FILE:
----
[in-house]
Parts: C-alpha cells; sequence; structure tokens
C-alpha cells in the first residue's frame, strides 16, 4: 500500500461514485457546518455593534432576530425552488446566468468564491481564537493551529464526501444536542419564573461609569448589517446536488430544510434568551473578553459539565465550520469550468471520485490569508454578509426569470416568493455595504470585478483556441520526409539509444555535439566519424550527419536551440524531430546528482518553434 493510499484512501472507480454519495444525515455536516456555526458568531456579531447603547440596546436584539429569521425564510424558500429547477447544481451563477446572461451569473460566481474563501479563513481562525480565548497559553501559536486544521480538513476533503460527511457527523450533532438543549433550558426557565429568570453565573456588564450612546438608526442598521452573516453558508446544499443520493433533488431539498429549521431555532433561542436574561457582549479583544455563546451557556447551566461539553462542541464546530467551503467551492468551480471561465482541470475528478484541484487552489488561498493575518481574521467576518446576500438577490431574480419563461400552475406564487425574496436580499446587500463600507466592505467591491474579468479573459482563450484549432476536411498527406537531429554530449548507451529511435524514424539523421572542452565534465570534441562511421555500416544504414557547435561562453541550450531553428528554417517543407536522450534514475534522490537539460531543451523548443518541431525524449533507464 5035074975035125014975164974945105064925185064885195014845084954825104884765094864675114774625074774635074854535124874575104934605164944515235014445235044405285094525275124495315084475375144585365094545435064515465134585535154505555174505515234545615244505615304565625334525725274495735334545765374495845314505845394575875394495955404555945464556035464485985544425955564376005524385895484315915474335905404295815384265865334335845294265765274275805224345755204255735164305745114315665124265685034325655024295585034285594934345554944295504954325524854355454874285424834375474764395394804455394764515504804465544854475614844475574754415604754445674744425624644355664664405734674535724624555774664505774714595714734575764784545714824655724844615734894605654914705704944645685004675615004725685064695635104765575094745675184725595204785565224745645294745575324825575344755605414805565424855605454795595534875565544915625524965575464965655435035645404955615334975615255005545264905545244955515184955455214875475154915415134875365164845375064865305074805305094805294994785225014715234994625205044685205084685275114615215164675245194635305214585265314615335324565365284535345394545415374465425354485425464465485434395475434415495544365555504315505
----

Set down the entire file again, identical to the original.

[in-house]
Parts: C-alpha cells; sequence; structure tokens
C-alpha cells in the first residue's frame, strides 16, 4: 500500500461514485457546518455593534432576530425552488446566468468564491481564537493551529464526501444536542419564573461609569448589517446536488430544510434568551473578553459539565465550520469550468471520485490569508454578509426569470416568493455595504470585478483556441520526409539509444555535439566519424550527419536551440524531430546528482518553434 493510499484512501472507480454519495444525515455536516456555526458568531456579531447603547440596546436584539429569521425564510424558500429547477447544481451563477446572461451569473460566481474563501479563513481562525480565548497559553501559536486544521480538513476533503460527511457527523450533532438543549433550558426557565429568570453565573456588564450612546438608526442598521452573516453558508446544499443520493433533488431539498429549521431555532433561542436574561457582549479583544455563546451557556447551566461539553462542541464546530467551503467551492468551480471561465482541470475528478484541484487552489488561498493575518481574521467576518446576500438577490431574480419563461400552475406564487425574496436580499446587500463600507466592505467591491474579468479573459482563450484549432476536411498527406537531429554530449548507451529511435524514424539523421572542452565534465570534441562511421555500416544504414557547435561562453541550450531553428528554417517543407536522450534514475534522490537539460531543451523548443518541431525524449533507464 5035074975035125014975164974945105064925185064885195014845084954825104884765094864675114774625074774635074854535124874575104934605164944515235014445235044405285094525275124495315084475375144585365094545435064515465134585535154505555174505515234545615244505615304565625334525725274495735334545765374495845314505845394575875394495955404555945464556035464485985544425955564376005524385895484315915474335905404295815384265865334335845294265765274275805224345755204255735164305745114315665124265685034325655024295585034285594934345554944295504954325524854355454874285424834375474764395394804455394764515504804465544854475614844475574754415604754445674744425624644355664664405734674535724624555774664505774714595714734575764784545714824655724844615734894605654914705704944645685004675615004725685064695635104765575094745675184725595204785565224745645294745575324825575344755605414805565424855605454795595534875565544915625524965575464965655435035645404955615334975615255005545264905545244955515184955455214875475154915415134875365164845375064865305074805305094805294994785225014715234994625205044685205084685275114615215164675245194635305214585265314615335324565365284535345394545415374465425354485425464465485434395475434415495544365555504315505